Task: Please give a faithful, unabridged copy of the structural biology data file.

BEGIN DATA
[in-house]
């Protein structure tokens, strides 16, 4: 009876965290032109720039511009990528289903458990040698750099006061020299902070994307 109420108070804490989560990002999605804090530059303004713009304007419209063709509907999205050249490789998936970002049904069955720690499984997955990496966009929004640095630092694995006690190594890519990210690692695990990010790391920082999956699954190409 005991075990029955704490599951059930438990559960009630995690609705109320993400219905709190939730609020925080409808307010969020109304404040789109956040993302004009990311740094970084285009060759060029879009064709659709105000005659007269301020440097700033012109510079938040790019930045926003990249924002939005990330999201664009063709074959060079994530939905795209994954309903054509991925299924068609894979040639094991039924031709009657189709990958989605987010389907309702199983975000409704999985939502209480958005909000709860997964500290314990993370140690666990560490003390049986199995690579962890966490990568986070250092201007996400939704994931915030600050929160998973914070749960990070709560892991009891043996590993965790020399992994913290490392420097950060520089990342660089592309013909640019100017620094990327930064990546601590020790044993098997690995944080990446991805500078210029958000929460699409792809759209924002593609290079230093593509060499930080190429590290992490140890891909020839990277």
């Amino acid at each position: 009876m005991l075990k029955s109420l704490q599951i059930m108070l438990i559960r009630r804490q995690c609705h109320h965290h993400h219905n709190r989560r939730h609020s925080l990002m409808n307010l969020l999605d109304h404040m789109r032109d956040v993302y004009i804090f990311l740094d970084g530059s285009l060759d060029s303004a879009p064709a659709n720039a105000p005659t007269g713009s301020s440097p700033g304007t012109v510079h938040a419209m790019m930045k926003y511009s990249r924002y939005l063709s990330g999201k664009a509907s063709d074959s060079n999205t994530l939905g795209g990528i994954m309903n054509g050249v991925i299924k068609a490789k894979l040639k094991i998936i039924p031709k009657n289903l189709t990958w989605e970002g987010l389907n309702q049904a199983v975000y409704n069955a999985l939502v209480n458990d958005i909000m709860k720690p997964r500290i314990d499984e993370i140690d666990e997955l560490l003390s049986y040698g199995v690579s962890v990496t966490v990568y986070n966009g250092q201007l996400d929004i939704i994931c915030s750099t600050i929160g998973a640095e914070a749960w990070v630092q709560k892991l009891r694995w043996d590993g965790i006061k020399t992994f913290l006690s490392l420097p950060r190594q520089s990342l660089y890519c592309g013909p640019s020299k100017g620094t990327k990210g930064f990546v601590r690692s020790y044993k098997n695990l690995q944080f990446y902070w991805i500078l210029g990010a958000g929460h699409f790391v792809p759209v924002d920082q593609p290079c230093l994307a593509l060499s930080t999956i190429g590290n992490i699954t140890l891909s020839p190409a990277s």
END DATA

[in-house]
């Protein structure tokens, strides 16, 4: 009876965290032109720039511009990528289903458990040698750099006061020299902070994307 109420108070804490989560990002999605804090530059303004713009304007419209063709509907999205050249490789998936970002049904069955720690499984997955990496966009929004640095630092694995006690190594890519990210690692695990990010790391920082999956699954190409 005991075990029955704490599951059930438990559960009630995690609705109320993400219905709190939730609020925080409808307010969020109304404040789109956040993302004009990311740094970084285009060759060029879009064709659709105000005659007269301020440097700033012109510079938040790019930045926003990249924002939005990330999201664009063709074959060079994530939905795209994954309903054509991925299924068609894979040639094991039924031709009657189709990958989605987010389907309702199983975000409704999985939502209480958005909000709860997964500290314990993370140690666990560490003390049986199995690579962890966490990568986070250092201007996400939704994931915030600050929160998973914070749960990070709560892991009891043996590993965790020399992994913290490392420097950060520089990342660089592309013909640019100017620094990327930064990546601590020790044993098997690995944080990446991805500078210029958000929460699409792809759209924002593609290079230093593509060499930080190429590290992490140890891909020839990277």
């Amino acid at each position: 009876m005991l075990k029955s109420l704490q599951i059930m108070l438990i559960r009630r804490q995690c609705h109320h965290h993400h219905n709190r989560r939730h609020s925080l990002m409808n307010l969020l999605d109304h404040m789109r032109d956040v993302y004009i804090f990311l740094d970084g530059s285009l060759d060029s303004a879009p064709a659709n720039a105000p005659t007269g713009s301020s440097p700033g304007t012109v510079h938040a419209m790019m930045k926003y511009s990249r924002y939005l063709s990330g999201k664009a509907s063709d074959s060079n999205t994530l939905g795209g990528i994954m309903n054509g050249v991925i299924k068609a490789k894979l040639k094991i998936i039924p031709k009657n289903l189709t990958w989605e970002g987010l389907n309702q049904a199983v975000y409704n069955a999985l939502v209480n458990d958005i909000m709860k720690p997964r500290i314990d499984e993370i140690d666990e997955l560490l003390s049986y040698g199995v690579s962890v990496t966490v990568y986070n966009g250092q201007l996400d929004i939704i994931c915030s750099t600050i929160g998973a640095e914070a749960w990070v630092q709560k892991l009891r694995w043996d590993g965790i006061k020399t992994f913290l006690s490392l420097p950060r190594q520089s990342l660089y890519c592309g013909p640019s020299k100017g620094t990327k990210g930064f990546v601590r690692s020790y044993k098997n695990l690995q944080f990446y902070w991805i500078l210029g990010a958000g929460h699409f790391v792809p759209v924002d920082q593609p290079c230093l994307a593509l060499s930080t999956i190429g590290n992490i699954t140890l891909s020839p190409a990277s």